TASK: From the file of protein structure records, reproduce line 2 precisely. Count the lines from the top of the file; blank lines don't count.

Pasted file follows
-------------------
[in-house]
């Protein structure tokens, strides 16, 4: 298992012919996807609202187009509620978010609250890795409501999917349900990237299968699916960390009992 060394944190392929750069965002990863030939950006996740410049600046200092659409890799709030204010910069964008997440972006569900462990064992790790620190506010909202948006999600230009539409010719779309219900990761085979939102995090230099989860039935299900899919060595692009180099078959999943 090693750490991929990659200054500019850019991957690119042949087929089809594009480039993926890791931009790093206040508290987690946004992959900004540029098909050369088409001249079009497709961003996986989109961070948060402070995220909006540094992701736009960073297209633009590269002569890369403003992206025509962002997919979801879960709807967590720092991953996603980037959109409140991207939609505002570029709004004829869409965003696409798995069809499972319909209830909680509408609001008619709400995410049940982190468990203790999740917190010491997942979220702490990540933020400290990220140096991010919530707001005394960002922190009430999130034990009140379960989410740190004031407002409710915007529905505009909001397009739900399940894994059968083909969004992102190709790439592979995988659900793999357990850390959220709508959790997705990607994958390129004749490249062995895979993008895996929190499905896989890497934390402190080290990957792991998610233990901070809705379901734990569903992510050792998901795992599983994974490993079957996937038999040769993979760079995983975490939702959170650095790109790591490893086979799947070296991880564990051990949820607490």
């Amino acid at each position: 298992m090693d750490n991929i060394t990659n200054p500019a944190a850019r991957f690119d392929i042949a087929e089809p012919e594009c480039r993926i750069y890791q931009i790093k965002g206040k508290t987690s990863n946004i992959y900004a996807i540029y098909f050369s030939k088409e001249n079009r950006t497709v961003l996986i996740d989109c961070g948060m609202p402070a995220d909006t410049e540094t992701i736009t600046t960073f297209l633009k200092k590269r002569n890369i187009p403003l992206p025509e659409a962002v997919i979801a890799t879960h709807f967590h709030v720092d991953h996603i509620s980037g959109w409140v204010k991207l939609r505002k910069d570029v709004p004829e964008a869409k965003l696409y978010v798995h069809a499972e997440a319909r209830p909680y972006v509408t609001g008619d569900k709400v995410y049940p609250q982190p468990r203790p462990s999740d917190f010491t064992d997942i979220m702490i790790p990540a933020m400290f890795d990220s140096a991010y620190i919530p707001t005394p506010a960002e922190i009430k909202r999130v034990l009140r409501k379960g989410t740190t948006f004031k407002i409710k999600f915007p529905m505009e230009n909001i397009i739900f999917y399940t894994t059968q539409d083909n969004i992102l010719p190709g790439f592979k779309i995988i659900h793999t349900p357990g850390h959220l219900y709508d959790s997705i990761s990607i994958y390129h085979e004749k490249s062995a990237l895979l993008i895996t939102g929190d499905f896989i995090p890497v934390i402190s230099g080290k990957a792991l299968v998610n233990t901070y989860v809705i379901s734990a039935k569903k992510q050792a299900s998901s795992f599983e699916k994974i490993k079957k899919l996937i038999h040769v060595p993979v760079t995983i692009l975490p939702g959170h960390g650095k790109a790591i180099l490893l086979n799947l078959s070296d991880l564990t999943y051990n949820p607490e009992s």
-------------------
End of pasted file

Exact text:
């Protein structure tokens, strides 16, 4: 298992012919996807609202187009509620978010609250890795409501999917349900990237299968699916960390009992 060394944190392929750069965002990863030939950006996740410049600046200092659409890799709030204010910069964008997440972006569900462990064992790790620190506010909202948006999600230009539409010719779309219900990761085979939102995090230099989860039935299900899919060595692009180099078959999943 090693750490991929990659200054500019850019991957690119042949087929089809594009480039993926890791931009790093206040508290987690946004992959900004540029098909050369088409001249079009497709961003996986989109961070948060402070995220909006540094992701736009960073297209633009590269002569890369403003992206025509962002997919979801879960709807967590720092991953996603980037959109409140991207939609505002570029709004004829869409965003696409798995069809499972319909209830909680509408609001008619709400995410049940982190468990203790999740917190010491997942979220702490990540933020400290990220140096991010919530707001005394960002922190009430999130034990009140379960989410740190004031407002409710915007529905505009909001397009739900399940894994059968083909969004992102190709790439592979995988659900793999357990850390959220709508959790997705990607994958390129004749490249062995895979993008895996929190499905896989890497934390402190080290990957792991998610233990901070809705379901734990569903992510050792998901795992599983994974490993079957996937038999040769993979760079995983975490939702959170650095790109790591490893086979799947070296991880564990051990949820607490």